Last week I met with Liam Joseph and Callum O’Brien, who together have formed Moonchild. Their first venture is a play called PLUTO, which has a limited run at Barons Court Theatre next week before transferring to the Cockpit Theatre for the Camden Fringe in August.
Their aim with the company is to “create politically and socially stimulating theatre”, with an emphasis on the social aspect. Ideally what they want is to get people questioning things more and increasing their awareness of world events; there has been a significant amount of politically linked theatre over recent months, which Callum wonders if people might be a bit tired of, but he believes that “all great art should be a reflection of society”. He adds that the West End and mainstream theatre don’t necessarily cater as much for people like him, so hopefully Moonchild can redress that balance.
They’re also obviously keen to build a sustainable company, with hopes of producing all different forms of art, from films to exhibitions. Callum has come from a background in film, so is relishing the challenge of bringing his skill set to a theatre production (a medium more familiar to him since he started working Front of House at the Harold Pinter Theatre) – he’d like to “combine the aesthetics of film with the stage”.
The obvious statement of intent is their “visually stunning” poster for PLUTO, which really does stand out from both fringe and West End competition. Designed by Dave Bird, it gives some subtle clues about the play’s content and you could say is a piece of art in itself. Both Liam and Callum are quite visual learners are quite visual learners, so they place great importance on this aspect of promoting their work – “why wouldn’t you take that extra time to make a very good poster?”, asks Liam. He makes the very good point that you wouldn’t leave any other aspect of the project to the last minute or devote such little thought to it, so why not place greater importance on the poster? After all, it could make the all the difference in someone making the decision to go and see the show.
As you might have already guessed, the play itself (written by Callum) is about Pluto. Set in 2006, Pluto has just been reclassified as a dwarf planet – he finds out this life-changing news at a house party, where the only other guest is his moon, Charon. Between the two of them they try and get to grips with Pluto’s new status and how it will affect him from this point on.
One source of inspiration was the North Carolina bathroom laws, which restrict transgender people to using bathrooms that correspond to the sex stated on their birth certificate. Rather than them being allowed to live their lives as the gender they most identify with, they’re forced to use the bathroom society expects them to. The parallel is drawn with Pluto’s fate being decided for him, when all he wants is to be a planet. The play covers a broad scope of themes, including LGBT rights, mental health and friendship.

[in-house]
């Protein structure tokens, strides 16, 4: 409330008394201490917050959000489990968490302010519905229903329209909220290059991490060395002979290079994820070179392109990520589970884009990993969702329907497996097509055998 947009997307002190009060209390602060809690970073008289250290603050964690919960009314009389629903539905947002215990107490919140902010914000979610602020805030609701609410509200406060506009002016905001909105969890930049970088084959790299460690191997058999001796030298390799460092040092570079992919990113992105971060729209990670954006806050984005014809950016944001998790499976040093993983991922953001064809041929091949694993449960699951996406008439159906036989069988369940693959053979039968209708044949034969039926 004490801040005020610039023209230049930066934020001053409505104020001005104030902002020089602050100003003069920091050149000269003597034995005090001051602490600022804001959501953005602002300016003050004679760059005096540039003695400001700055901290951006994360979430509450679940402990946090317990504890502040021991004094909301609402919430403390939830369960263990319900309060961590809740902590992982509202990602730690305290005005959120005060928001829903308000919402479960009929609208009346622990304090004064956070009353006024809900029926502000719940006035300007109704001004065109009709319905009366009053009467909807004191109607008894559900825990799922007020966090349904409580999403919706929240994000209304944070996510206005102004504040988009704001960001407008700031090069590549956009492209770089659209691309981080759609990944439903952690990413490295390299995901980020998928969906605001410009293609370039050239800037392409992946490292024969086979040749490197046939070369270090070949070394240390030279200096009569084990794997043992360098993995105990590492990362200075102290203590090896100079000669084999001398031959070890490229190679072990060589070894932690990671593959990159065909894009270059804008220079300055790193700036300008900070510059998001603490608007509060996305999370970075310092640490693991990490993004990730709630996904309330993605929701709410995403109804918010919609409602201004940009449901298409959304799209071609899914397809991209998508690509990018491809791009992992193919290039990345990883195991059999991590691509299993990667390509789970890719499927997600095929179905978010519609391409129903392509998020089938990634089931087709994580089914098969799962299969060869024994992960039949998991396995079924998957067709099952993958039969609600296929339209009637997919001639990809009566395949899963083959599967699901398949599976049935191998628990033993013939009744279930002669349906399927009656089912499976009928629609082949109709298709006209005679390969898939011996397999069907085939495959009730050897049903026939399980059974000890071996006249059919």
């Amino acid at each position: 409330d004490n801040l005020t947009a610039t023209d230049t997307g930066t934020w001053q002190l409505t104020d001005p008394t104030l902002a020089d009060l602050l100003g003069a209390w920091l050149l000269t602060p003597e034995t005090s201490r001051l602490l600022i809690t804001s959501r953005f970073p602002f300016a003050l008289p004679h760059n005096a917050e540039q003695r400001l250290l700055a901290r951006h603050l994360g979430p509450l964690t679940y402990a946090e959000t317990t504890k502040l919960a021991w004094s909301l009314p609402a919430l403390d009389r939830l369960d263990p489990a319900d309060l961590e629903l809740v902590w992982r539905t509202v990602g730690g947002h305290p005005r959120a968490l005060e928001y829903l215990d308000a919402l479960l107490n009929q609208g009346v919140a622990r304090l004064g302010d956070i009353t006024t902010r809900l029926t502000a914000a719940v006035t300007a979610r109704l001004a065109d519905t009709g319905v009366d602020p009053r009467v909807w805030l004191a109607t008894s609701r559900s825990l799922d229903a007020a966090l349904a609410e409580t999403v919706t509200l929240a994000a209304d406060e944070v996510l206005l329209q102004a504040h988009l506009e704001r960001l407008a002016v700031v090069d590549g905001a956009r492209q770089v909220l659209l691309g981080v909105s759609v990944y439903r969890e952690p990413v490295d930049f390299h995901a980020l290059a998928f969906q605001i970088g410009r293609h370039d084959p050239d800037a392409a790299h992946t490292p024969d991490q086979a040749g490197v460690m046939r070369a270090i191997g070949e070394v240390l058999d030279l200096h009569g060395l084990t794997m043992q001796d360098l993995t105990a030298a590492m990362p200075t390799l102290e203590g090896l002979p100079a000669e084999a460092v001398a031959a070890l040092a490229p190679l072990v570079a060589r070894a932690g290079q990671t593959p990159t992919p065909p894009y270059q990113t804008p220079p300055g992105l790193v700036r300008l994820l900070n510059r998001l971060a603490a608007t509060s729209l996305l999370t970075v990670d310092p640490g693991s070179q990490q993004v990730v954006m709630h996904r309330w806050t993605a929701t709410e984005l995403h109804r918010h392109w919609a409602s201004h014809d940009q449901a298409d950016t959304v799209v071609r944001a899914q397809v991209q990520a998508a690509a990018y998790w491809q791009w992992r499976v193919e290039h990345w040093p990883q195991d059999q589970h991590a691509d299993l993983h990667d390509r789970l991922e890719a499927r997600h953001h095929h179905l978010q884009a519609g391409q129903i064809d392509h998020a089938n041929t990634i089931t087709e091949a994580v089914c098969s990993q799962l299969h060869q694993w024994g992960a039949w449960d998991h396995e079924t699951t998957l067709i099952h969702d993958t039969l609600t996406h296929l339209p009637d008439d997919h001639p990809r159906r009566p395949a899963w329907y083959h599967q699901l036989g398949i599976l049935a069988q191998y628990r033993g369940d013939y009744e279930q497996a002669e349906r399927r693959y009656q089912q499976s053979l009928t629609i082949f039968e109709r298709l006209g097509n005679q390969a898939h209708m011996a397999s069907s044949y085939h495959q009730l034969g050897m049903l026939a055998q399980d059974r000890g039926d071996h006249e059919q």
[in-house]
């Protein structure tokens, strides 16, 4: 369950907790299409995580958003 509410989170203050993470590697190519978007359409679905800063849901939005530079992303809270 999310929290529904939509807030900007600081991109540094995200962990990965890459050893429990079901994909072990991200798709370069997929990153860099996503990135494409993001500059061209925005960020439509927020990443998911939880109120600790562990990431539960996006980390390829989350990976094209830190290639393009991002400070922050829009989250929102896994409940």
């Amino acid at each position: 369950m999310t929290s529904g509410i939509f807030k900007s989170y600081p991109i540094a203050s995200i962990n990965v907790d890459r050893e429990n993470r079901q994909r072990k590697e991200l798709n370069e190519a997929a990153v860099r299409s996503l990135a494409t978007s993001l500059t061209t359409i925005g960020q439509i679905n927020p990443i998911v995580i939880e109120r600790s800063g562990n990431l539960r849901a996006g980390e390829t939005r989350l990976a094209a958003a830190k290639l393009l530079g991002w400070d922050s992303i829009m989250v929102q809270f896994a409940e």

“It’s as if the world is making our play very relevant,” says Callum. Only a couple of weeks ago Trump brought the Bathroom bill back into the public eye – and this year there has been a fairly consistent stream of discoveries from the TRAPPIST-1 system. So people are interested in space again, and perhaps the most significant theme of the play is back in the public consciousness.
They have just begun tech, following a fruitful and enjoyable rehearsal period. Liam and Callum and both hugely grateful to ATG and particularly their manager Rachel Lund; she’s helped them out so much along the way, from contributions to their crowdfunding campaign, to allowing them rehearsal space in the bars at the Harold Pinter Theatre, and also assisted in spreading the word. She’s gone “above and beyond, in true ATG fashion”.
And beyond PLUTO? Liam would really love to make a “heavily dystopian short film” and tell the story through music rather than dialogue, perhaps showing Trump experiencing success but the consequence being that the future almost regressed to medieval times. In contrast, Callum would like to take advantage of the success television is experiencing and make a sitcom – potentially as a follow-up to the 1960s horror film Rosemary’s Baby, set in our times and showing the child grown up, surrounded by satanists. He’s interested in the artistic options open to such a project, as it allows you to follow characters over a longer period of time and give them different scenarios to deal with.
But for now their thoughts are firmly in the present and continuing with their PLUTO preparations. It really does sound like an intriguing production, and their ambitions for Moonchild’s future are very refreshing. The countdown has begun, and I can’t wait to see the first step in their journey.
PLUTO runs at Barons Court Theatre from 18-23 April 2017 – tickets are available from firstname.lastname@example.org (state your name, date of performance and number of tickets). It transfers to the Cockpit Theatre from 14-17 August 2017 as part of the Camden Fringe.